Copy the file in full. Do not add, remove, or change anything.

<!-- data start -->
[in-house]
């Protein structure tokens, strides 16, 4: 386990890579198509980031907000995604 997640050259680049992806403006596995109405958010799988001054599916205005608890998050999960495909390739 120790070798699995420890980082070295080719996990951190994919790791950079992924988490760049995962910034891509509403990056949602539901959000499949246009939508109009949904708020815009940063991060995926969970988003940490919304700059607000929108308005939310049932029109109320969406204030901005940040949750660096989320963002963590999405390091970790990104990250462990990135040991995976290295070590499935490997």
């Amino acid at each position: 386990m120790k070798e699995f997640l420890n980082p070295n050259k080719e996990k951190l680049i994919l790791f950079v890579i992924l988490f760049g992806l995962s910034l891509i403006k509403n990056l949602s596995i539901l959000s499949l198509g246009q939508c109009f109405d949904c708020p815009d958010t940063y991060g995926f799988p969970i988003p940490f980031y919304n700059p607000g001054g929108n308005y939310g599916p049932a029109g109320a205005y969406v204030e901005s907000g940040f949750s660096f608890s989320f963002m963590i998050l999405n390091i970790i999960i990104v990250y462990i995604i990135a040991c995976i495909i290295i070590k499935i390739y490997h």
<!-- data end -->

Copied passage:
[in-house]
């Protein structure tokens, strides 16, 4: 386990890579198509980031907000995604 997640050259680049992806403006596995109405958010799988001054599916205005608890998050999960495909390739 120790070798699995420890980082070295080719996990951190994919790791950079992924988490760049995962910034891509509403990056949602539901959000499949246009939508109009949904708020815009940063991060995926969970988003940490919304700059607000929108308005939310049932029109109320969406204030901005940040949750660096989320963002963590999405390091970790990104990250462990990135040991995976290295070590499935490997």
């Amino acid at each position: 386990m120790k070798e699995f997640l420890n980082p070295n050259k080719e996990k951190l680049i994919l790791f950079v890579i992924l988490f760049g992806l995962s910034l891509i403006k509403n990056l949602s596995i539901l959000s499949l198509g246009q939508c109009f109405d949904c708020p815009d958010t940063y991060g995926f799988p969970i988003p940490f980031y919304n700059p607000g001054g929108n308005y939310g599916p049932a029109g109320a205005y969406v204030e901005s907000g940040f949750s660096f608890s989320f963002m963590i998050l999405n390091i970790i999960i990104v990250y462990i995604i990135a040991c995976i495909i290295i070590k499935i390739y490997h």